This column is devoted to issues related to technology at the University of St. Thomas. It is a joint effort of Computing and Communication Services, Instructional Support Services and the university libraries. Please send your comments to tech_column@stthomas.edu.

By Naomi Kritzer
Computing and Communication Services

Almost everyone at the University of St. Thomas has to use Word occasionally. Most of us, though, learn to use just the features we most urgently need to do our jobs — even when the features we don’t know about could save us a lot of time in the long run. With that in mind, here are eight Word tips designed to make your work more efficient (or just more pleasant). (These tips are for Word for Windows; watch for Mac-focused tips in the future.)

Want to start a new page within your document? Press Ctrl-Enter to insert a page break.

Want to have the same information appear at the top or bottom of every page? Use headers (to have it appear at the top of the page) or footers (to have it appear at the bottom). Choose View, then Header and Footer to bring up the header. You can format the text in the header just as you would format text in the main document (change the font, make it centered or flush with the right margin, etc.) To edit the footer, click the Switch Between Header and Footer button.

Tired of the same old bullets? You can customize the bullets you use. Choose Format, then Bullets and Numbering. You’ll have a selection of options other than the default round bullets. If you don’t like any of the options provided, select one that you don’t think you’ll be likely to use in the future and click Customize. To choose a new bullet, click Bullet. When you’ve made you’re selection, click OK, then OK again to close the dialog box.

Want to customize the toolbar? Choose Tools, then Customize and click the Commands tab. Choose the command you want from the list (menus are displayed in the left-hand list, commands are displayed in the right-hand list; to see commands from the Edit menu, you’ll have to select Edit from the left-hand list). To add it to the toolbar, you can literally just drag it there. If you have trouble getting the button to “stick,” try putting it between two existing buttons. (You can do this in the public labs, but your change is wiped when you log out of the machine.)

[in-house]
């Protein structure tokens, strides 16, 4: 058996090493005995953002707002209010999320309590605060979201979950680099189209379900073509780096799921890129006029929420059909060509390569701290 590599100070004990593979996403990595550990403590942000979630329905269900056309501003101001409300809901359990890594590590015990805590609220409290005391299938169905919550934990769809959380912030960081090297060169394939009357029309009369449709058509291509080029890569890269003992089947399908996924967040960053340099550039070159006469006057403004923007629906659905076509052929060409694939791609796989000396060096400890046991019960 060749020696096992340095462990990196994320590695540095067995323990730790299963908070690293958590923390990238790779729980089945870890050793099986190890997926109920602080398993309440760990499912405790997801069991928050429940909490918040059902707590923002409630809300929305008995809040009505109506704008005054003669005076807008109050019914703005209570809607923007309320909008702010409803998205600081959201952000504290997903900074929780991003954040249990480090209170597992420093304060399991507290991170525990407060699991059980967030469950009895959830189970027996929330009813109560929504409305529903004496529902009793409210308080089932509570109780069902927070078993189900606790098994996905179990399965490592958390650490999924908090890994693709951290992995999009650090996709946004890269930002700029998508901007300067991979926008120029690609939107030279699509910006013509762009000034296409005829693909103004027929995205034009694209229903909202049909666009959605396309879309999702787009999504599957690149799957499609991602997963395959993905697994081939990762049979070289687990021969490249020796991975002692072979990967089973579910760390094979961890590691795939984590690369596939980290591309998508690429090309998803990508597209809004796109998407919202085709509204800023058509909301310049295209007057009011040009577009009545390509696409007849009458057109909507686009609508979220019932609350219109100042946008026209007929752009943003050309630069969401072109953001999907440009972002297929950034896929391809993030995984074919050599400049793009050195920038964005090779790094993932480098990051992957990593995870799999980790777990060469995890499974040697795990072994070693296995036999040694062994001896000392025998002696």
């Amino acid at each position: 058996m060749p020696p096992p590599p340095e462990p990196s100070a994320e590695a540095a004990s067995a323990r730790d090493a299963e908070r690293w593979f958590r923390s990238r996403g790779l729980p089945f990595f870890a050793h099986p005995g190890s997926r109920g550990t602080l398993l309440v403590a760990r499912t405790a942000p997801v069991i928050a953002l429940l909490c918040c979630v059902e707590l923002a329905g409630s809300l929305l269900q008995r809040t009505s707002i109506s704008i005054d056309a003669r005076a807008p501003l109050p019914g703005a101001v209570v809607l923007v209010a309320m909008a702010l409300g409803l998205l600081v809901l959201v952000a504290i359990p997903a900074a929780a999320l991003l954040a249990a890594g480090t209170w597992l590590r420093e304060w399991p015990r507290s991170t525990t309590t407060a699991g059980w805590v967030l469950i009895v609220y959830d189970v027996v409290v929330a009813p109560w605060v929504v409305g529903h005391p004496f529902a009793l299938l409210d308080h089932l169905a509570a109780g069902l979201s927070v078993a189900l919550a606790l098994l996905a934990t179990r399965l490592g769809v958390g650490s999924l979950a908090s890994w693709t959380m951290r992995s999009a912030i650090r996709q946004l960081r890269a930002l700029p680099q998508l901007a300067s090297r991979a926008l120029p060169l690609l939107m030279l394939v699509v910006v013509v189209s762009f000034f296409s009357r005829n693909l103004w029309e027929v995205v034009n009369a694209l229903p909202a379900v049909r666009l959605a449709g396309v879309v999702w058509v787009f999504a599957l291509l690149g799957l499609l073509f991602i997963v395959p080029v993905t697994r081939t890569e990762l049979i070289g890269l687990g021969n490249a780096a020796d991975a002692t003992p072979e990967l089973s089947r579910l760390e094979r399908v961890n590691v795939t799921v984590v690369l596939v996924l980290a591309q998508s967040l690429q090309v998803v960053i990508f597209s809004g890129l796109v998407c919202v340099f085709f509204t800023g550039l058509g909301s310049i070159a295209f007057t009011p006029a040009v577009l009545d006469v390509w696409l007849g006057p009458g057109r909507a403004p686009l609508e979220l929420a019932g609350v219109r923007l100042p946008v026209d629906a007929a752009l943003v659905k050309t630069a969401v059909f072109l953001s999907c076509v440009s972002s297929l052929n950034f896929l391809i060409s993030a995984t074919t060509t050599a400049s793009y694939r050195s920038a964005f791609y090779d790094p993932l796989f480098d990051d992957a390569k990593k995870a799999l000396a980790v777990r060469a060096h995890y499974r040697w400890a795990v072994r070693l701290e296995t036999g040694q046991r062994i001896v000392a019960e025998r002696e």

Want to add a short-cut key for a command you use a lot? Choose Tools, then Customize and click the Commands tab. Then click Keyboard. You’ll see another list of menus and commands. Choose the command you want, then click to put your cursor in the Press new shortcut key field. Type the short-cut key you’d like to add (for example, Alt-A). If the key command you choose is currently assigned to something else, Word will display this information under the field. You can backspace over that key combination and try a different one. (Most ALT key commands are unassigned.) When you find a key command you like, click Assign, then Close, and Close again to return to your document. (You can do this in the public labs, but your change is wiped when you log out of the machine.)

Want to put a table in your document? Click the Insert Table button on the toolbar, then drag to select the number of rows and columns you want your table to have.

Did you just realize you’ve been typing “Acquinas” instead of “Aquinas” for your entire document? Use the Replace function! Choose Edit, then Replace, type the word you want to replace in the Find What field, and the word you want to replace it with in the Replace With field. You can click Replace All to replace every instance of that word at once, or Replace to let you see each instance Word finds. You can click the More button to further specify whether you want Word to match the case, or to replace only the whole word, as well as several other options. One warning: be careful with the Replace All button when you’re replacing a short word, like “Rob.” If you unilaterally change “Rob” to “Bob” without telling Word to match the case or replace whole words only, you’ll change robot to bobot, robbery to bobbery, and strobe to stbobe. Probably not quite what you had in mind.

Want to get rid of the dancing paperclip? Right-click on the Office Assistant and choose Options. If you’re annoyed by the paperclip but like the concept of the Office Assistant, you can click the Gallery tab and choose a different assistant. If you’re really not impressed by the dog, either, click the Options tab and turn every option off (especially the ones under Show Tips, which have a tendency to make the assistant pop up when you least expect it). Then click the Close button to close the assistant’s box. (As with toolbar changes, this change may not stick in the labs.)

Did this article not include the Word tip that you really wanted to know about? Consider signing up for a Word class, downloading the CBT module on Advanced Word (you can find the computer-based training modules at http://cbt.stthomas.edu), or, as always, you can call the CCS Help Desk at (651) 962-6230. Good luck!